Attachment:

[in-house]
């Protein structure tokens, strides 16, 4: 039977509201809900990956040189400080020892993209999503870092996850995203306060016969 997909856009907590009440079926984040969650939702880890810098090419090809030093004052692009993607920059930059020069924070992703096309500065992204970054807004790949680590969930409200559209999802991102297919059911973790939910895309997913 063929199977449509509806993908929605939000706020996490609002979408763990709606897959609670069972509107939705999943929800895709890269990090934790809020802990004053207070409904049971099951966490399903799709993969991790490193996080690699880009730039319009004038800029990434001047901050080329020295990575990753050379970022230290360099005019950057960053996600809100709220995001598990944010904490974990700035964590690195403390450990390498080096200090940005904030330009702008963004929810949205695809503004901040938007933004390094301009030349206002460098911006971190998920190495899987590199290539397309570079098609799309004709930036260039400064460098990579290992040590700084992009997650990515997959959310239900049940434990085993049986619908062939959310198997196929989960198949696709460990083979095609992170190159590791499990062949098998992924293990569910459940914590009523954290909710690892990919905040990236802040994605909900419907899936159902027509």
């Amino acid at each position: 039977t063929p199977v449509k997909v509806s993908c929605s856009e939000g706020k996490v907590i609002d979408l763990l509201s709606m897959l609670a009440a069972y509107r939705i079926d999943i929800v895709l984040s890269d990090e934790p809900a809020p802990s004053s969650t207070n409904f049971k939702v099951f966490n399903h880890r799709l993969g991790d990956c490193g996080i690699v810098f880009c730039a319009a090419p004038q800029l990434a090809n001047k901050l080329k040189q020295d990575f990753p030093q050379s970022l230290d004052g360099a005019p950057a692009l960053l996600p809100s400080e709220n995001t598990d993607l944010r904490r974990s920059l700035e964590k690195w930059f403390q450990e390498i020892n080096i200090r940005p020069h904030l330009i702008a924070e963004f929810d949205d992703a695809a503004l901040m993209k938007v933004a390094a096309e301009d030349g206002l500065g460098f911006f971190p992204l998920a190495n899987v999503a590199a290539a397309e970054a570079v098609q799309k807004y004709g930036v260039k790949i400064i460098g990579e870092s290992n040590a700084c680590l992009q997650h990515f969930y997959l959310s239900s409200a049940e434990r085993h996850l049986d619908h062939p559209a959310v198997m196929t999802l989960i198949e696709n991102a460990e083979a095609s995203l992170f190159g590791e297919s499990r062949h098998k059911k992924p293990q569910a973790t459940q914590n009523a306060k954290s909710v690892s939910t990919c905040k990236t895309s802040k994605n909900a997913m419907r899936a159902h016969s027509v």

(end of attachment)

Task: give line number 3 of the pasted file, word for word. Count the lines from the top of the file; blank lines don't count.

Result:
């Amino acid at each position: 039977t063929p199977v449509k997909v509806s993908c929605s856009e939000g706020k996490v907590i609002d979408l763990l509201s709606m897959l609670a009440a069972y509107r939705i079926d999943i929800v895709l984040s890269d990090e934790p809900a809020p802990s004053s969650t207070n409904f049971k939702v099951f966490n399903h880890r799709l993969g991790d990956c490193g996080i690699v810098f880009c730039a319009a090419p004038q800029l990434a090809n001047k901050l080329k040189q020295d990575f990753p030093q050379s970022l230290d004052g360099a005019p950057a692009l960053l996600p809100s400080e709220n995001t598990d993607l944010r904490r974990s920059l700035e964590k690195w930059f403390q450990e390498i020892n080096i200090r940005p020069h904030l330009i702008a924070e963004f929810d949205d992703a695809a503004l901040m993209k938007v933004a390094a096309e301009d030349g206002l500065g460098f911006f971190p992204l998920a190495n899987v999503a590199a290539a397309e970054a570079v098609q799309k807004y004709g930036v260039k790949i400064i460098g990579e870092s290992n040590a700084c680590l992009q997650h990515f969930y997959l959310s239900s409200a049940e434990r085993h996850l049986d619908h062939p559209a959310v198997m196929t999802l989960i198949e696709n991102a460990e083979a095609s995203l992170f190159g590791e297919s499990r062949h098998k059911k992924p293990q569910a973790t459940q914590n009523a306060k954290s909710v690892s939910t990919c905040k990236t895309s802040k994605n909900a997913m419907r899936a159902h016969s027509v």